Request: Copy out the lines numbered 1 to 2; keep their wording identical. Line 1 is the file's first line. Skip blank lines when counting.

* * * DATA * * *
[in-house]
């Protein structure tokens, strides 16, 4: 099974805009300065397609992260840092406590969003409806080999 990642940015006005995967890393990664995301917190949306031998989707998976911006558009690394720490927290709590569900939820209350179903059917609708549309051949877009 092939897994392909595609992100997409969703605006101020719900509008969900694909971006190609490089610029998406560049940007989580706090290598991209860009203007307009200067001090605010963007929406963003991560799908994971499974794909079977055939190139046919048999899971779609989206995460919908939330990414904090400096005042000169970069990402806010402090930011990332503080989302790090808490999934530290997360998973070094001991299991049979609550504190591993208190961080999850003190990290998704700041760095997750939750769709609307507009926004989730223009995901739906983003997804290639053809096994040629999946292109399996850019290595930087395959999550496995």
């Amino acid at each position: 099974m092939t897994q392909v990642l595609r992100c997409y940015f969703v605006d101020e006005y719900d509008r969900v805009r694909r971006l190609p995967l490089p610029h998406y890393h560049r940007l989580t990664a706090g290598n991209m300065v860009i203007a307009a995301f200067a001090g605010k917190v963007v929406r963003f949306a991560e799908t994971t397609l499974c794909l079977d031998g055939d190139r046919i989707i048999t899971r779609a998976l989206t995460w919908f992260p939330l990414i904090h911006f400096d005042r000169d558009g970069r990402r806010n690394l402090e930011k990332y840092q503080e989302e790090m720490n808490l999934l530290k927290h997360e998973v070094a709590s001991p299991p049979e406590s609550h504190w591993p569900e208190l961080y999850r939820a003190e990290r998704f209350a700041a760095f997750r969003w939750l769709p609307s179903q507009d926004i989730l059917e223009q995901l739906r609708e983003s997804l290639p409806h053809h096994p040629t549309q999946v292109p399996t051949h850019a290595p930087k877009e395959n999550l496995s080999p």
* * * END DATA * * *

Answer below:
[in-house]
């Protein structure tokens, strides 16, 4: 099974805009300065397609992260840092406590969003409806080999 990642940015006005995967890393990664995301917190949306031998989707998976911006558009690394720490927290709590569900939820209350179903059917609708549309051949877009 092939897994392909595609992100997409969703605006101020719900509008969900694909971006190609490089610029998406560049940007989580706090290598991209860009203007307009200067001090605010963007929406963003991560799908994971499974794909079977055939190139046919048999899971779609989206995460919908939330990414904090400096005042000169970069990402806010402090930011990332503080989302790090808490999934530290997360998973070094001991299991049979609550504190591993208190961080999850003190990290998704700041760095997750939750769709609307507009926004989730223009995901739906983003997804290639053809096994040629999946292109399996850019290595930087395959999550496995």